Staying home Christmas day has never been an option

·3 min read

From a young age, Orlando Geonea has always celebrated Christmas Day at a church.

Geonea is a priest at the St. Mary's Romanian Orthodox Church, located on Eighth Avenue. Last year, he moved with his family to Timmins from Bucharest, Romania.

Staying home on Dec. 25 has never been an option for him.

“First time when I came here Christmas was a little bit weird because I saw people used to celebrate Christmas Eve than Christmas,” he said. “It’s a very important day, a special day, you can’t stay home.”

In Romania, Christmas Day is mainly about the birth of Jesus Christ, although traditions in different regions can vary.

As a priest in Romania, Geonea visited sick people, gave them communion and went around to houses blessing them with an icon. On Christmas Day, people brought food— usually bread, cheese and pork — to the church. After the liturgy a priest blessed the food, then people took the food home or stayed at the church and socialized.

“Romanian priests used to keep the traditions because it’s part of our nation, a part of us,” he said. “More important than money are our souls, our traditions. We can be happy with money but money can’t give us important. Most important, is our family.”

Many Orthodox Christians also abstain from eating meat and dairy during the Nativity Fast, which lasts from Nov. 15 to Dec. 25. People are allowed to eat fish on certain days. Once Christmas comes, people can break their fast.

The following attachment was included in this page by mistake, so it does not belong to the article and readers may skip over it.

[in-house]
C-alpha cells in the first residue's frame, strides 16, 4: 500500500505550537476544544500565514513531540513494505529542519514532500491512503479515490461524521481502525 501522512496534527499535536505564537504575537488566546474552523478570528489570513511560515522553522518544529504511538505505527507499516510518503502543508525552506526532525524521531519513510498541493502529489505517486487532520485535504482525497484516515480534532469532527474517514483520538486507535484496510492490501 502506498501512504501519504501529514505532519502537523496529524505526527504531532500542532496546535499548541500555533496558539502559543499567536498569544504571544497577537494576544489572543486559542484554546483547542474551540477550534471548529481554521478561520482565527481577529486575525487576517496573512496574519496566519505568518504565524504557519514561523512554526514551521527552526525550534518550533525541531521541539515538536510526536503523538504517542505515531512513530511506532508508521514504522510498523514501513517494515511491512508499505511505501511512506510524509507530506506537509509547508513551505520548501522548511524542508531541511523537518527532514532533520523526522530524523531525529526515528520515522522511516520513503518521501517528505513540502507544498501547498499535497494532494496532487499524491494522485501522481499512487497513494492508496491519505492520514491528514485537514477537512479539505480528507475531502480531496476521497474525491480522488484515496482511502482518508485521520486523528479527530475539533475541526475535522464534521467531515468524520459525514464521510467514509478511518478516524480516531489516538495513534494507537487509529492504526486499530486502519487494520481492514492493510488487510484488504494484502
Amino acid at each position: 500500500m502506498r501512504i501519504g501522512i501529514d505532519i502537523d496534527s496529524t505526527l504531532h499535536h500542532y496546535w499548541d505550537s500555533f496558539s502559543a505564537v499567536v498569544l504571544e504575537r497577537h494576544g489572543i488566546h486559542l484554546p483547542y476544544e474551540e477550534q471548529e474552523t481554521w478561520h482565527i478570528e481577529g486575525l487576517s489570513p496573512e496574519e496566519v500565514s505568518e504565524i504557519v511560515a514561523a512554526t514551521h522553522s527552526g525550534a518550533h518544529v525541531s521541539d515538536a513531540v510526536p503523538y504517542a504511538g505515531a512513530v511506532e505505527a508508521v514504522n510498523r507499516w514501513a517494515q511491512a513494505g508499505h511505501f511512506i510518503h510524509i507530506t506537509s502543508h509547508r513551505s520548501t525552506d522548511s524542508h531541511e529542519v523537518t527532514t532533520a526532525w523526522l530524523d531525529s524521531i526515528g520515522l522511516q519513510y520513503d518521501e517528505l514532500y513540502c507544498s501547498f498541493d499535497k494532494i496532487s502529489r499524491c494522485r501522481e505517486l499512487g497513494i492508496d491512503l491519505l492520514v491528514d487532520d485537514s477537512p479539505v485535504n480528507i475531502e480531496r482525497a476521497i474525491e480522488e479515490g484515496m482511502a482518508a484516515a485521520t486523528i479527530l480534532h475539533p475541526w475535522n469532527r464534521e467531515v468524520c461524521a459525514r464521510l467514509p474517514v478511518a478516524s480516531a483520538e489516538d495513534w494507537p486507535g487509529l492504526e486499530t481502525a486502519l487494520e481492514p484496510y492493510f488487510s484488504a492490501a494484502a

“It’s the first time after a month and a half when we can eat meat and other animal products,” Geonea said. "It’s a special period, beautiful period.”

For Christmas, women in Romania bake a sweet bread called Cozonac, while men make sausages and pork.

“It is mandatory to have a pig on a Christmas table,” Geonea said. “We have an amazing food in Romania and all people are very glad because Christmas is close. Like here, all children are very happy because they know they will receive many gifts.”

Another main tradition in Romania is singing carols. Children would go around houses, carolling, and receive apples, candies, nuts or some money. Geonea said he used to join his friends and go carolling since he was a kid, too.

“We have amazing, amazing carols,” he said. “We used to sing, people used to bring us many presents. It was the joy of this period.”

Romanians also celebrate St. Nicholas Day. Closer to the end of December, many communities host winter festivals where people perform a bear dance ritual, which dates back to pre-Christian times. During the ritual, people wear bear furs or costumes and dance to repel bad evil and bring good luck.

For Geonea, Christmas has to be celebrated at a church where he said people can be closer to God.

On Dec. 25, the St. Mary’s Romanian church in Timmins will open its doors at 10 a.m. The liturgy starts at 10:30 a.m.

“It’s important to celebrate Christmas Day not at home but in the church, not like the usual off day,” Geonea said. “After the liturgy, we’re going to stay here, eat cookies, drink coffee and socialize.”

Dariya Baiguzhiyeva, Local Journalism Initiative Reporter,